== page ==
Rep. Cummings Calls for Investigation Into Whether Insurers Denied Claims to Civilian Workers Injured in Iraq, AfghanistanHouse Oversight and Government Reform Committee member Elijah Cummings (D-Md.) on Tuesday in a letter to Domestic Policy Subcommittee Chair Dennis Kucinich (D-Ohio) called for an investigation into whether American International Group and other insurance providers have routinely denied medical claims of civilian contractors injured in Iraq and Afghanistan, the Los Angeles Times reports. In the letter, Cummings cited a recent report that found that insurers have been denying claims and delaying payment for costly medical treatment of injured contractors (Miller, Los Angeles Times, 4/22). In addition, the investigation found that insurers protested about half of claims in which an injury resulted in more than four days of lost work, which accounts for about 9,000 of 31,000 total war zone claims. The insurers also protested more than half of post-traumatic stress disorder claims and more than one-third of cases in which a civilian worker was killed.
The high denial rates partly resulted from government rules that allow insurers only 14 days to judge the validity of a claim. According to the Times-ProPublica, insurers often reject claims initially and then later investigate the claims. The majority of the investigations are usually resolved through mediation, which takes between six to seven months on average, according to the Times-ProPublica. Cases that are unresolved through mediation go to court, where workers win about 75% of the time. However, the injured worker must pay for care out-of-pocket or delay treatment while the case is being contested. Such cases take an average of two years before a final judgment, according to an analysis of court files (Kaiser Daily Health Policy Report, 4/17).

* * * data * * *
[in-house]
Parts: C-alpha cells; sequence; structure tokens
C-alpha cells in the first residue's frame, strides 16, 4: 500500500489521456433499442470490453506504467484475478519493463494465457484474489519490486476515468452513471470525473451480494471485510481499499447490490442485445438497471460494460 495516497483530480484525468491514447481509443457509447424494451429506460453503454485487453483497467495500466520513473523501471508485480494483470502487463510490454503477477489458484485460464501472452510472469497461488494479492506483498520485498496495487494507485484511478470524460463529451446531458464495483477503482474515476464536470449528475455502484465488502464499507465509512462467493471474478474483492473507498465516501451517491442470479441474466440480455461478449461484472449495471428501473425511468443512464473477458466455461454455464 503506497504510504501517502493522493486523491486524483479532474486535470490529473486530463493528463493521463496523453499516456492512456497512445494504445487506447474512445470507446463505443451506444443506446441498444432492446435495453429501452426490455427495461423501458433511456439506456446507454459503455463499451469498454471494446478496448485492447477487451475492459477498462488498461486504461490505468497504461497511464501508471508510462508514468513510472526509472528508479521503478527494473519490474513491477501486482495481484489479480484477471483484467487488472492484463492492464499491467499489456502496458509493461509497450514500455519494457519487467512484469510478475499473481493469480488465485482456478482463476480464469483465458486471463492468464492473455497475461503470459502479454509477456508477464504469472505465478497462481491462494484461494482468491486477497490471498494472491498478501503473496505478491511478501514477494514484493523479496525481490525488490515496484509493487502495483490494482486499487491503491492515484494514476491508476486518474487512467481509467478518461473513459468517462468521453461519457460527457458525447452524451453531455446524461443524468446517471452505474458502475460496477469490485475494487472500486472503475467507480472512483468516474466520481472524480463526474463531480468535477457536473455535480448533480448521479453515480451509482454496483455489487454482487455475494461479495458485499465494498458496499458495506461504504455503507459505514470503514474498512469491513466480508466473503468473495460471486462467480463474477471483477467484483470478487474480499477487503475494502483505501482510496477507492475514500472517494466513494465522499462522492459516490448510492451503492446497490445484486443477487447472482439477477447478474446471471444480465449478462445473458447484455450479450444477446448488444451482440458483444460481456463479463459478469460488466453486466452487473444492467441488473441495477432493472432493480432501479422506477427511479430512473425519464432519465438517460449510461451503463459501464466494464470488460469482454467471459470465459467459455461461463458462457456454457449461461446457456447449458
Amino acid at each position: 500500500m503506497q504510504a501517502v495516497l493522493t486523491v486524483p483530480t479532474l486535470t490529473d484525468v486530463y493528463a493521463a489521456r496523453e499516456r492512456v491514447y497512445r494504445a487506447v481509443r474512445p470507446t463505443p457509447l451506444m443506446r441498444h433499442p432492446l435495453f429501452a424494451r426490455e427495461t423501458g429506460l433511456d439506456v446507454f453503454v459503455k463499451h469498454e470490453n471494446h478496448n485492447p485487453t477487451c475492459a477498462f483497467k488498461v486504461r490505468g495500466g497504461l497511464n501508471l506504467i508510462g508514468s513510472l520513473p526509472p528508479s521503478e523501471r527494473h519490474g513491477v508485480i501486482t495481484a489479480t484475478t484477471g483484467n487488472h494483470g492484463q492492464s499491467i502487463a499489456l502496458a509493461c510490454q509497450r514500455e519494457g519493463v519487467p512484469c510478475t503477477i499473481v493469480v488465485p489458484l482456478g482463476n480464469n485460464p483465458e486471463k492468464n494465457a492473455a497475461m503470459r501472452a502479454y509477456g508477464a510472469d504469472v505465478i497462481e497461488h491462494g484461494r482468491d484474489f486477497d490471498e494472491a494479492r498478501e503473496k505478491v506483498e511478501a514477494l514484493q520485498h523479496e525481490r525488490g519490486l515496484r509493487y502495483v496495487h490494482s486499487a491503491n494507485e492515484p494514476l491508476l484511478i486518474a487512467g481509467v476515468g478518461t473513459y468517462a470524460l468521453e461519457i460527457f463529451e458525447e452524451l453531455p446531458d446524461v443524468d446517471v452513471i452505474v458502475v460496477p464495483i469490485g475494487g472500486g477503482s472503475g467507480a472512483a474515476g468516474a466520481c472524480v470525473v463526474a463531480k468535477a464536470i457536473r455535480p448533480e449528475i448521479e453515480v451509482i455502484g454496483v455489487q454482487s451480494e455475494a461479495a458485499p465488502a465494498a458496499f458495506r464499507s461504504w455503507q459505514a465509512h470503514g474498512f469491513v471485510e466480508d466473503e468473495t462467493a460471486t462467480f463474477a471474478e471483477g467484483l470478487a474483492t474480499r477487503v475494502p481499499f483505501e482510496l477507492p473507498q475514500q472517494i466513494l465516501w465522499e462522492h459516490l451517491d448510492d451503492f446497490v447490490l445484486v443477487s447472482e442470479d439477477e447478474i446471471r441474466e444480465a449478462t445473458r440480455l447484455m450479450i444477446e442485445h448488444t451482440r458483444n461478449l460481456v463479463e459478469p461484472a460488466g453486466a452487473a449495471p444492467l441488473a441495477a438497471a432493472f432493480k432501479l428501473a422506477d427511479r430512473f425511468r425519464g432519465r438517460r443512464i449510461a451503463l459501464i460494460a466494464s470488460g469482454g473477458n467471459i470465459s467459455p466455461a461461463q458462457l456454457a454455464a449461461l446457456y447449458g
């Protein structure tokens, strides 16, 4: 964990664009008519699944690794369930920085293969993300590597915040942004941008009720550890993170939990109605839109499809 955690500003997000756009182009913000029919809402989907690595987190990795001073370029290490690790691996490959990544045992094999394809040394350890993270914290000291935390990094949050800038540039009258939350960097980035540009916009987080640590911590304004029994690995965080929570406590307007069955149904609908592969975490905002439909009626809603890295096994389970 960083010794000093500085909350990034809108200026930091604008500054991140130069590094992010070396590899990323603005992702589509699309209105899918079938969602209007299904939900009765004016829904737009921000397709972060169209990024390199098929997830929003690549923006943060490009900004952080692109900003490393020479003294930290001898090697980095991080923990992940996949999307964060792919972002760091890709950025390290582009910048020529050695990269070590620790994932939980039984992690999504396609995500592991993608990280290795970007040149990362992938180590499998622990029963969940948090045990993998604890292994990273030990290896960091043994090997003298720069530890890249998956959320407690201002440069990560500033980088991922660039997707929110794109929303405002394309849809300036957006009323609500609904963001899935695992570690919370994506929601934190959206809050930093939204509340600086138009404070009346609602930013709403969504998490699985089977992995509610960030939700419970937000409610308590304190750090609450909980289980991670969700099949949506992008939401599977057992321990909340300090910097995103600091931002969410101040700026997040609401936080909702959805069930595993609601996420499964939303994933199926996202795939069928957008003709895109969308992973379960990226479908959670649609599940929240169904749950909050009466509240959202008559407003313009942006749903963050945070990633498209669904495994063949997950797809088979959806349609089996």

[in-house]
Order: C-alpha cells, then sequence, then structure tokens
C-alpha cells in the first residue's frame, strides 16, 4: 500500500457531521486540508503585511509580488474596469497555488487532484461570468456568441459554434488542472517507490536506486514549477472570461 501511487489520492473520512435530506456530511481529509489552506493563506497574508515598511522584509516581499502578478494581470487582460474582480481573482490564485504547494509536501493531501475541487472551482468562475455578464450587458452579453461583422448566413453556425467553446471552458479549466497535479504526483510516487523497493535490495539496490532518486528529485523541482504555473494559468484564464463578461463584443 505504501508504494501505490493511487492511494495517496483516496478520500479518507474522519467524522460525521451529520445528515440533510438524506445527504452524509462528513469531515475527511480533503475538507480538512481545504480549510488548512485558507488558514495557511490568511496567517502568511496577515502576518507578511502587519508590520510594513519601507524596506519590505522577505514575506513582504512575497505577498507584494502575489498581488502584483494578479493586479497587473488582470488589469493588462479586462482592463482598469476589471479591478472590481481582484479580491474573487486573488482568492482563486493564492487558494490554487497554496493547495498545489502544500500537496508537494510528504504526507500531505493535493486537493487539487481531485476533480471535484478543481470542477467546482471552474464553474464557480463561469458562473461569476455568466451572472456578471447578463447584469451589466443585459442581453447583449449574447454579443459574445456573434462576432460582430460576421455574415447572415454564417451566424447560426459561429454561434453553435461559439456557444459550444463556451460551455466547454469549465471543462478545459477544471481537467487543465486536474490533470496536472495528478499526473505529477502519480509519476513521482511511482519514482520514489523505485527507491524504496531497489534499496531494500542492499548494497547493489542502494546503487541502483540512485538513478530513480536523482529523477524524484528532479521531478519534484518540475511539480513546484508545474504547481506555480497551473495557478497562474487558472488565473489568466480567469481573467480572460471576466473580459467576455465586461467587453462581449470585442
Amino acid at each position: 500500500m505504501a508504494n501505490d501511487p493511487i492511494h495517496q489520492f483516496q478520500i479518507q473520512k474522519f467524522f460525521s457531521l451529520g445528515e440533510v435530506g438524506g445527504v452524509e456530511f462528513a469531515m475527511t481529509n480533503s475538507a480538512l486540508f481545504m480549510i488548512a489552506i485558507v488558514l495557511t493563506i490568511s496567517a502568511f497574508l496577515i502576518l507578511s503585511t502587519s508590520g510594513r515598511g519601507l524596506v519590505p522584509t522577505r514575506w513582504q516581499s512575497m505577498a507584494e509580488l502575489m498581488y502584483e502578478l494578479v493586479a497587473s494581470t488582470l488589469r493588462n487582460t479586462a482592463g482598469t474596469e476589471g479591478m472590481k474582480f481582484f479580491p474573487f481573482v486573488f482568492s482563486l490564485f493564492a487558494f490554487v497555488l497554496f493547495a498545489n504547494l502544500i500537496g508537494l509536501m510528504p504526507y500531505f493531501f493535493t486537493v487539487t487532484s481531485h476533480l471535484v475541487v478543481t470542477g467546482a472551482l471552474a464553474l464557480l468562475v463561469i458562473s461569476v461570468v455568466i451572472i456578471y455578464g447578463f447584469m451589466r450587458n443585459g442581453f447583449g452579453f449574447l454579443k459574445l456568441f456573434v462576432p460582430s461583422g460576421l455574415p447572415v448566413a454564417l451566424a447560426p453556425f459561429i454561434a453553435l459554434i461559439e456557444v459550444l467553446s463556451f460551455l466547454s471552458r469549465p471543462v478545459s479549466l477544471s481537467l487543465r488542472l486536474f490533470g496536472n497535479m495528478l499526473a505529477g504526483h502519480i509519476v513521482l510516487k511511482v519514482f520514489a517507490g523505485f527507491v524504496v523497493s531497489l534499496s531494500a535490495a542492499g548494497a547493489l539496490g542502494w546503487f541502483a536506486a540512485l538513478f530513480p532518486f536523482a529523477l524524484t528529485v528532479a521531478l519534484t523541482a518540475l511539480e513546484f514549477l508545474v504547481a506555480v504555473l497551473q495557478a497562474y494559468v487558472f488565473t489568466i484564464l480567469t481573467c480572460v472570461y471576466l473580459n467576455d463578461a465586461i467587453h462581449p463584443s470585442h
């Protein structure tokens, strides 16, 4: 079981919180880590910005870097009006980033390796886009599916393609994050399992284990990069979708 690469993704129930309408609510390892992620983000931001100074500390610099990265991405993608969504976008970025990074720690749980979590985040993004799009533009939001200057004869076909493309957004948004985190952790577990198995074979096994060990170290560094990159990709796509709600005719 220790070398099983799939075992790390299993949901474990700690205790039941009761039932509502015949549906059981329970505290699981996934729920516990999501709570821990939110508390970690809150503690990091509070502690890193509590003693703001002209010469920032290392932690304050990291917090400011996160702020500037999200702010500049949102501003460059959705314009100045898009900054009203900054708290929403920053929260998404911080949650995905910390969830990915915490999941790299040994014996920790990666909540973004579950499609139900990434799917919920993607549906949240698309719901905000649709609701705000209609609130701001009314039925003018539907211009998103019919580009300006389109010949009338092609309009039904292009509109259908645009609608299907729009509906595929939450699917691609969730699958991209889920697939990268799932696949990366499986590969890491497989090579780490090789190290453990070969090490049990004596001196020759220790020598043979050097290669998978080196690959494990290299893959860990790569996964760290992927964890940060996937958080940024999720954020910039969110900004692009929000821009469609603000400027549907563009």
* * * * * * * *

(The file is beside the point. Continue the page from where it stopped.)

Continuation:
Cummings said, "There are clearly serious deficiencies in the health coverage of civilian employees who have been injured while working overseas to keep us safe here at home -- costing not only the men and women who are being refused coverage for the treatment they need, but also for the American taxpayers who are footing the bill for their coverage."
AIG on Tuesday said it paid the "vast majority" of claims without dispute. Officials at DOL said that despite their limited resources, they had done their best to oversee the system (Los Angeles Times, 4/22). This is part of the KHN Morning Briefing, a summary of health policy coverage from major news organizations. Sign up for an email subscription.